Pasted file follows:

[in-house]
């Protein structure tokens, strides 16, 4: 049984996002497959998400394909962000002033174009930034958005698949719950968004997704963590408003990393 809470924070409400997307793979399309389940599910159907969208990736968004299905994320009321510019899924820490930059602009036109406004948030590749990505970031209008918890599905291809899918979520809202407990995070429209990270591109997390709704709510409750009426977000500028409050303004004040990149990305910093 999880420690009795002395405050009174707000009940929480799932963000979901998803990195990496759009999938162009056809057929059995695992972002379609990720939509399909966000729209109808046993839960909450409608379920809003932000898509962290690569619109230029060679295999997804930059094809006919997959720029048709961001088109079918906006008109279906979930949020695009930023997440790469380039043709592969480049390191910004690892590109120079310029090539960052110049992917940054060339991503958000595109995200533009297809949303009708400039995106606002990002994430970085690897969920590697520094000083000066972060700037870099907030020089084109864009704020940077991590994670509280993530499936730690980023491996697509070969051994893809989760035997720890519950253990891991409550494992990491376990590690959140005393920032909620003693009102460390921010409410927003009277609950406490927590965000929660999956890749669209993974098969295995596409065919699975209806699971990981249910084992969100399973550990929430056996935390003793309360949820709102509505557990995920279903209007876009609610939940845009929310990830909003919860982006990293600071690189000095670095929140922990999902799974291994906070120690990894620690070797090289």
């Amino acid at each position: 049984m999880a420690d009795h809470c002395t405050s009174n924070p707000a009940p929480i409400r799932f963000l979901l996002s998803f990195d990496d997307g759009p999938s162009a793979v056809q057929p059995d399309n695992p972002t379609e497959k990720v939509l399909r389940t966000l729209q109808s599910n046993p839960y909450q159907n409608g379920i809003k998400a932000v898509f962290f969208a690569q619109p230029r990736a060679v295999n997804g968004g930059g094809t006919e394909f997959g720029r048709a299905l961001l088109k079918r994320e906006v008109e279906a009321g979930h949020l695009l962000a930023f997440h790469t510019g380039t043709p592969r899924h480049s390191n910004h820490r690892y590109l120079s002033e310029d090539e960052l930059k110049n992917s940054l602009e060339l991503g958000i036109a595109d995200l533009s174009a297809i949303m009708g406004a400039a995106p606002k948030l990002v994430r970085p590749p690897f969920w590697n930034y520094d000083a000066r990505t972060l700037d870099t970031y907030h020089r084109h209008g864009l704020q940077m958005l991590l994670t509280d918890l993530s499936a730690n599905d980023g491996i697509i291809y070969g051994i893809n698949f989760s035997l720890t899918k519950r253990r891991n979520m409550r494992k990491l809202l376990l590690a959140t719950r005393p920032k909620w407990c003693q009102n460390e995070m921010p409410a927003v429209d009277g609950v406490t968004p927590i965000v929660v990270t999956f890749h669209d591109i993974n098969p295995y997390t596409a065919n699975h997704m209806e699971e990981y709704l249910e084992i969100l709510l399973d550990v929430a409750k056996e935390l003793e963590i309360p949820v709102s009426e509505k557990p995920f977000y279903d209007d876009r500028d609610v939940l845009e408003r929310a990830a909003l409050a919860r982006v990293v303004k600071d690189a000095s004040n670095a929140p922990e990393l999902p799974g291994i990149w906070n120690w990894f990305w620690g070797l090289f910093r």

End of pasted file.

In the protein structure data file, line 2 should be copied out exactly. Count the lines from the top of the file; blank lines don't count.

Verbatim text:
């Protein structure tokens, strides 16, 4: 049984996002497959998400394909962000002033174009930034958005698949719950968004997704963590408003990393 809470924070409400997307793979399309389940599910159907969208990736968004299905994320009321510019899924820490930059602009036109406004948030590749990505970031209008918890599905291809899918979520809202407990995070429209990270591109997390709704709510409750009426977000500028409050303004004040990149990305910093 999880420690009795002395405050009174707000009940929480799932963000979901998803990195990496759009999938162009056809057929059995695992972002379609990720939509399909966000729209109808046993839960909450409608379920809003932000898509962290690569619109230029060679295999997804930059094809006919997959720029048709961001088109079918906006008109279906979930949020695009930023997440790469380039043709592969480049390191910004690892590109120079310029090539960052110049992917940054060339991503958000595109995200533009297809949303009708400039995106606002990002994430970085690897969920590697520094000083000066972060700037870099907030020089084109864009704020940077991590994670509280993530499936730690980023491996697509070969051994893809989760035997720890519950253990891991409550494992990491376990590690959140005393920032909620003693009102460390921010409410927003009277609950406490927590965000929660999956890749669209993974098969295995596409065919699975209806699971990981249910084992969100399973550990929430056996935390003793309360949820709102509505557990995920279903209007876009609610939940845009929310990830909003919860982006990293600071690189000095670095929140922990999902799974291994906070120690990894620690070797090289």